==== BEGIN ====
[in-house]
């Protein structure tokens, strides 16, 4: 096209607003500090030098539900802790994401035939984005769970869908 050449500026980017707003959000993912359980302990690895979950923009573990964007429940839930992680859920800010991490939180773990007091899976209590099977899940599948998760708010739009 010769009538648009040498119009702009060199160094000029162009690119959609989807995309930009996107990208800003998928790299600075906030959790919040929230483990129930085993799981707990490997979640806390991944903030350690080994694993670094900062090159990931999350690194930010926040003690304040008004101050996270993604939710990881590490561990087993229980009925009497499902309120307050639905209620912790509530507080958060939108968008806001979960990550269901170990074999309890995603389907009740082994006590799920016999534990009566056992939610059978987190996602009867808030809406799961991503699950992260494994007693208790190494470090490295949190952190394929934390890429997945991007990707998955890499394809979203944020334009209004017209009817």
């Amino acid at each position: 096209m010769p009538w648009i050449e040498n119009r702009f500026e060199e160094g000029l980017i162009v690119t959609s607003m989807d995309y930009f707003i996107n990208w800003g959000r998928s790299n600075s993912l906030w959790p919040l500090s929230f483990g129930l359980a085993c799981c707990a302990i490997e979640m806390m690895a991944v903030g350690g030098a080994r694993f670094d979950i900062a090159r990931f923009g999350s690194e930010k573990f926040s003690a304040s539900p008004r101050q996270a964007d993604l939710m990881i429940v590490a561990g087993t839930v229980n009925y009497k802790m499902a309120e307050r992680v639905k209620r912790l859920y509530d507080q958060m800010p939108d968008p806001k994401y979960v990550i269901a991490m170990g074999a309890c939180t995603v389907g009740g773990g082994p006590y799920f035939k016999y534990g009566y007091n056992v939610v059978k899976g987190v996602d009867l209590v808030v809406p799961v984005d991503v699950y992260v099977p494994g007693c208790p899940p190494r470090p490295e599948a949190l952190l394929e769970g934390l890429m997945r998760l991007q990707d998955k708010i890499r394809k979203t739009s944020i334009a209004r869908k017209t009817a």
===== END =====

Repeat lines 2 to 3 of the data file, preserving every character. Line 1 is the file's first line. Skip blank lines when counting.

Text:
């Protein structure tokens, strides 16, 4: 096209607003500090030098539900802790994401035939984005769970869908 050449500026980017707003959000993912359980302990690895979950923009573990964007429940839930992680859920800010991490939180773990007091899976209590099977899940599948998760708010739009 010769009538648009040498119009702009060199160094000029162009690119959609989807995309930009996107990208800003998928790299600075906030959790919040929230483990129930085993799981707990490997979640806390991944903030350690080994694993670094900062090159990931999350690194930010926040003690304040008004101050996270993604939710990881590490561990087993229980009925009497499902309120307050639905209620912790509530507080958060939108968008806001979960990550269901170990074999309890995603389907009740082994006590799920016999534990009566056992939610059978987190996602009867808030809406799961991503699950992260494994007693208790190494470090490295949190952190394929934390890429997945991007990707998955890499394809979203944020334009209004017209009817």
């Amino acid at each position: 096209m010769p009538w648009i050449e040498n119009r702009f500026e060199e160094g000029l980017i162009v690119t959609s607003m989807d995309y930009f707003i996107n990208w800003g959000r998928s790299n600075s993912l906030w959790p919040l500090s929230f483990g129930l359980a085993c799981c707990a302990i490997e979640m806390m690895a991944v903030g350690g030098a080994r694993f670094d979950i900062a090159r990931f923009g999350s690194e930010k573990f926040s003690a304040s539900p008004r101050q996270a964007d993604l939710m990881i429940v590490a561990g087993t839930v229980n009925y009497k802790m499902a309120e307050r992680v639905k209620r912790l859920y509530d507080q958060m800010p939108d968008p806001k994401y979960v990550i269901a991490m170990g074999a309890c939180t995603v389907g009740g773990g082994p006590y799920f035939k016999y534990g009566y007091n056992v939610v059978k899976g987190v996602d009867l209590v808030v809406p799961v984005d991503v699950y992260v099977p494994g007693c208790p899940p190494r470090p490295e599948a949190l952190l394929e769970g934390l890429m997945r998760l991007q990707d998955k708010i890499r394809k979203t739009s944020i334009a209004r869908k017209t009817a």